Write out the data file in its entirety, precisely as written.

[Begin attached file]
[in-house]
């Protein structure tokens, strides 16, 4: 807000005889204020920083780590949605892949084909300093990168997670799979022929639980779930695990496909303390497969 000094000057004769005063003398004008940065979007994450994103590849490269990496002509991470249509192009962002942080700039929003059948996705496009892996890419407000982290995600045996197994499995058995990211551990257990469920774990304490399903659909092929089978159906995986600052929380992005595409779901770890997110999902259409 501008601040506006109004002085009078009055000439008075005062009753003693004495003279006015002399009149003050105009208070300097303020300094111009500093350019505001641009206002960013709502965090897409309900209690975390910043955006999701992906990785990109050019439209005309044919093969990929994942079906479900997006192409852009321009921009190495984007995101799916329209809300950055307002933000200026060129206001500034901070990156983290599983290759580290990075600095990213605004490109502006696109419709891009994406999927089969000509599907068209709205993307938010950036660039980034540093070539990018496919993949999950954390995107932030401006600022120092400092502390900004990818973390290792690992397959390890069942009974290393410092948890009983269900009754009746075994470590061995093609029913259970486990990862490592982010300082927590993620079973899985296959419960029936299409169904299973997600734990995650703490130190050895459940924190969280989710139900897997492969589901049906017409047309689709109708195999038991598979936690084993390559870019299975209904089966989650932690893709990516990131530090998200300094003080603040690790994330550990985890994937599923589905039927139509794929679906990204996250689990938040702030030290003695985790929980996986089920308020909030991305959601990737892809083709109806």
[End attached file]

[in-house]
């Protein structure tokens, strides 16, 4: 807000005889204020920083780590949605892949084909300093990168997670799979022929639980779930695990496909303390497969 000094000057004769005063003398004008940065979007994450994103590849490269990496002509991470249509192009962002942080700039929003059948996705496009892996890419407000982290995600045996197994499995058995990211551990257990469920774990304490399903659909092929089978159906995986600052929380992005595409779901770890997110999902259409 501008601040506006109004002085009078009055000439008075005062009753003693004495003279006015002399009149003050105009208070300097303020300094111009500093350019505001641009206002960013709502965090897409309900209690975390910043955006999701992906990785990109050019439209005309044919093969990929994942079906479900997006192409852009321009921009190495984007995101799916329209809300950055307002933000200026060129206001500034901070990156983290599983290759580290990075600095990213605004490109502006696109419709891009994406999927089969000509599907068209709205993307938010950036660039980034540093070539990018496919993949999950954390995107932030401006600022120092400092502390900004990818973390290792690992397959390890069942009974290393410092948890009983269900009754009746075994470590061995093609029913259970486990990862490592982010300082927590993620079973899985296959419960029936299409169904299973997600734990995650703490130190050895459940924190969280989710139900897997492969589901049906017409047309689709109708195999038991598979936690084993390559870019299975209904089966989650932690893709990516990131530090998200300094003080603040690790994330550990985890994937599923589905039927139509794929679906990204996250689990938040702030030290003695985790929980996986089920308020909030991305959601990737892809083709109806």